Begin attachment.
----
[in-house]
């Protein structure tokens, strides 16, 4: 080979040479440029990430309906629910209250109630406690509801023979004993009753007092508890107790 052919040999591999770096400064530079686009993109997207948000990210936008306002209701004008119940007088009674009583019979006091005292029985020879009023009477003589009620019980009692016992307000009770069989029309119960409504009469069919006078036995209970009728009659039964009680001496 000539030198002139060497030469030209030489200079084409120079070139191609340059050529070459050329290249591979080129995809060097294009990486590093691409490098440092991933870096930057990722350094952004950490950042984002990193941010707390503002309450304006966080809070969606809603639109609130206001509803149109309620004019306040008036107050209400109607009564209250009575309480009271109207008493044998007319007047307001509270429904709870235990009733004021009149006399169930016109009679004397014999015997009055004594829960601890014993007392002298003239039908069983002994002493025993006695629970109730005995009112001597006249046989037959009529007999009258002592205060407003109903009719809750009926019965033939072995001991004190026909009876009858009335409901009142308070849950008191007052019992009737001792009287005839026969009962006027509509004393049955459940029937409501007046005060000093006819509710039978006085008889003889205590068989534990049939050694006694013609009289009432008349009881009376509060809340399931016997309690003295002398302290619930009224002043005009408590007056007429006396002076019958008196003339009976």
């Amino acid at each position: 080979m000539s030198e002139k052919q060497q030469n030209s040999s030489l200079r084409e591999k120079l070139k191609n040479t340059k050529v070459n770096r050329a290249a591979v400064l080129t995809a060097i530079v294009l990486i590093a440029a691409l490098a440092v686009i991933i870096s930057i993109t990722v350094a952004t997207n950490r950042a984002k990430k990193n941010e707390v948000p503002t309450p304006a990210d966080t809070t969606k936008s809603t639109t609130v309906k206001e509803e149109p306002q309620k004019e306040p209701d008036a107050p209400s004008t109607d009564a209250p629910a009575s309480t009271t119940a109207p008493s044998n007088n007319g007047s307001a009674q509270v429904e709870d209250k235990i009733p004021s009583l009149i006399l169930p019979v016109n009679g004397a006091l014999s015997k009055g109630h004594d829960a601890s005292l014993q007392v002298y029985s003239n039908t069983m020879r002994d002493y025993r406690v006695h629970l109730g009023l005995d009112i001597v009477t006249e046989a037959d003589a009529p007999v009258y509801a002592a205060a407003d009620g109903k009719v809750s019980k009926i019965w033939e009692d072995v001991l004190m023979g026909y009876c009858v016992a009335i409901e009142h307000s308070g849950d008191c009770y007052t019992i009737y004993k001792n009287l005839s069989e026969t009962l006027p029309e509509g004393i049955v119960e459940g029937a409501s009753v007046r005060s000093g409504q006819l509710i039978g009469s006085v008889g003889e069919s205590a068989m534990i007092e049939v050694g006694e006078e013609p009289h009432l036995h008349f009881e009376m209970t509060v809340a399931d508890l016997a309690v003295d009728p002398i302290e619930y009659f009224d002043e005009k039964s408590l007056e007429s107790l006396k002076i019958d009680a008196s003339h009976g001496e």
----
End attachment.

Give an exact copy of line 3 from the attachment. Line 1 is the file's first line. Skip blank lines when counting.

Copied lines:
């Amino acid at each position: 080979m000539s030198e002139k052919q060497q030469n030209s040999s030489l200079r084409e591999k120079l070139k191609n040479t340059k050529v070459n770096r050329a290249a591979v400064l080129t995809a060097i530079v294009l990486i590093a440029a691409l490098a440092v686009i991933i870096s930057i993109t990722v350094a952004t997207n950490r950042a984002k990430k990193n941010e707390v948000p503002t309450p304006a990210d966080t809070t969606k936008s809603t639109t609130v309906k206001e509803e149109p306002q309620k004019e306040p209701d008036a107050p209400s004008t109607d009564a209250p629910a009575s309480t009271t119940a109207p008493s044998n007088n007319g007047s307001a009674q509270v429904e709870d209250k235990i009733p004021s009583l009149i006399l169930p019979v016109n009679g004397a006091l014999s015997k009055g109630h004594d829960a601890s005292l014993q007392v002298y029985s003239n039908t069983m020879r002994d002493y025993r406690v006695h629970l109730g009023l005995d009112i001597v009477t006249e046989a037959d003589a009529p007999v009258y509801a002592a205060a407003d009620g109903k009719v809750s019980k009926i019965w033939e009692d072995v001991l004190m023979g026909y009876c009858v016992a009335i409901e009142h307000s308070g849950d008191c009770y007052t019992i009737y004993k001792n009287l005839s069989e026969t009962l006027p029309e509509g004393i049955v119960e459940g029937a409501s009753v007046r005060s000093g409504q006819l509710i039978g009469s006085v008889g003889e069919s205590a068989m534990i007092e049939v050694g006694e006078e013609p009289h009432l036995h008349f009881e009376m209970t509060v809340a399931d508890l016997a309690v003295d009728p002398i302290e619930y009659f009224d002043e005009k039964s408590l007056e007429s107790l006396k002076i019958d009680a008196s003339h009976g001496e």